Publication Date


Series Number

90-SR 44


Since the 1985 Food Security Act (1985 FSA), increased concern for environmental and health risks associated with the use of chemicals in U.S. agriculture has changed the focus of legislative debate. One of the major responses to these concerns has been discussion of ways to give farmers greater flexibility in planting. Those proposing more flexibility promote it as a means of encouraging crop rotations and other alternatives to intensive chemical use. This study investigates the effectiveness of such provisions for (1) shifting rotations and (2) reducing applications of corn rootworm insecticide and nitrogen on a case-study Iowa farm. A specialized version of the Comprehensive Economic and Environmental Policy Evaluation System (CEEPES), developed at the Center for Agricultural and Rural Development (CARD), was utilized for the empirical assessment.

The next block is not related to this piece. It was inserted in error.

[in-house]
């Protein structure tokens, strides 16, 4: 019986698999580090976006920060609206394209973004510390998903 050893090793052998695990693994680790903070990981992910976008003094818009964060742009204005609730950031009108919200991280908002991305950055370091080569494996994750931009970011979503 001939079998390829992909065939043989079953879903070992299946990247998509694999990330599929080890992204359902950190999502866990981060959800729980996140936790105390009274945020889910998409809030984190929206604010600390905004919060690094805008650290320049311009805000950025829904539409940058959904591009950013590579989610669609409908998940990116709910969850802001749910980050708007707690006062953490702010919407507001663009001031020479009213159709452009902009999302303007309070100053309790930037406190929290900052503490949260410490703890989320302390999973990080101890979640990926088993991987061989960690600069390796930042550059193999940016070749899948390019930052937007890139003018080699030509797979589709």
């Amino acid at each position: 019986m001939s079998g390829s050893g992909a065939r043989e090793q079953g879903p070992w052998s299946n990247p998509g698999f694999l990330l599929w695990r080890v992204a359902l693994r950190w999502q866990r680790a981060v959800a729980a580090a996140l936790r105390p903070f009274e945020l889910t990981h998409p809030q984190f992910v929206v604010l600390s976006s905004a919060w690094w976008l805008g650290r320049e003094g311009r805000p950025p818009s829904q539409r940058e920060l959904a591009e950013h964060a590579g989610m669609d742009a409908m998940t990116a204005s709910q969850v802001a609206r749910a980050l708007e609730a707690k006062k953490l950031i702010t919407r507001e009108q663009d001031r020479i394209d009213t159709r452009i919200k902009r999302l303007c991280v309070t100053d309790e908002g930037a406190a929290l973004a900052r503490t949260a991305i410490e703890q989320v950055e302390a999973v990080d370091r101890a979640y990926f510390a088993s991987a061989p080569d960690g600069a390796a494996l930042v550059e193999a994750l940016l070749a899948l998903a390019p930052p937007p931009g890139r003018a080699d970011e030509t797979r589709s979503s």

Copyright Owner

Iowa State University